But to talk about copper as a reserve currency for the whole world is not practical. If a country is holding reserves of $1 trillion, it would have to have 150 million tons on reserve. That is about eight and a half years of copper consumption just sitting there. But certainly copper is being used as a currency on a small scale, as it's being used now in China.
TGR: What prices are you using for copper going forward in the rest of 2014?
RG: Since 2003 when the fundamentals of the copper business changed so significantly, the forward prices on the LME have been a much better forecaster of copper prices than we analysts. This afternoon, the LME is telling me that if I buy copper now for delivery in 10 years, I would have to pay $3.02/pound ($3.02/lb). That's as good as any forecast I have for the long-term price of copper. If you were to buy a pound of copper for delivery tomorrow, it's pretty much the same as where the price of copper is today.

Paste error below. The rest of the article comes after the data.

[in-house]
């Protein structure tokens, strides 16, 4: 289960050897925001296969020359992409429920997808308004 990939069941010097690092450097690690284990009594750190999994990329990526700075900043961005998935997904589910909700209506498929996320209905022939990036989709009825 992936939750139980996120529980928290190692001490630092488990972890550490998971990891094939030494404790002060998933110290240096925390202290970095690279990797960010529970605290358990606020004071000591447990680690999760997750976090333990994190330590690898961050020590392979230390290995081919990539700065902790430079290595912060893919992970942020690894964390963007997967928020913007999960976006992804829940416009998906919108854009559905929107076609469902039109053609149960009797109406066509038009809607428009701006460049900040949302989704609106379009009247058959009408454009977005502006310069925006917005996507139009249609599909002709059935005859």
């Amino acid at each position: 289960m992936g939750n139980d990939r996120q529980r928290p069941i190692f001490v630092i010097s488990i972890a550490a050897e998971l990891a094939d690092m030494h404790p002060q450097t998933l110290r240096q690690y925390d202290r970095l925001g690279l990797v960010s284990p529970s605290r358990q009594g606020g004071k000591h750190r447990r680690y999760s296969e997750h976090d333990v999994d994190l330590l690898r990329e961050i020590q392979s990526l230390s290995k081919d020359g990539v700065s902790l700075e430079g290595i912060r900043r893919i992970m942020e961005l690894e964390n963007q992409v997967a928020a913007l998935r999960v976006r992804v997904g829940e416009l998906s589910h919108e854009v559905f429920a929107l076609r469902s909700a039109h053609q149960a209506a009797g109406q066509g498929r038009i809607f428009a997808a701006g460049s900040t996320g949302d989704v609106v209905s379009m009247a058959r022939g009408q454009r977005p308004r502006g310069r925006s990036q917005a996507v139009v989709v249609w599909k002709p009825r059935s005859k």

TGR: If copper prices look to be fairly flat going forward, why do copper equities tend to outperform the metal?
RG: This gets back to the unwieldy nature of copper as a store of value. Let's say you were thinking of retiring and decided to make off with all of your fortune, say $3 million ($3M), and drive away into the sunset. Now, if you put that in the form of gold, $3M would weigh less than 200 lb; it would fit in the trunk of your car. But $3M worth of copper would weigh 450 tons. That is why when people get enthusiastic about buying gold, they often buy gold bullion. But when they're thinking of buying copper, the unwieldy nature of buying copper metal means they are better off with the equities. That's why the equities have done about the same or even a little better than the price of copper itself. That certainly has not been the case with gold.
TGR: Are the copper companies less risky than some of the gold companies?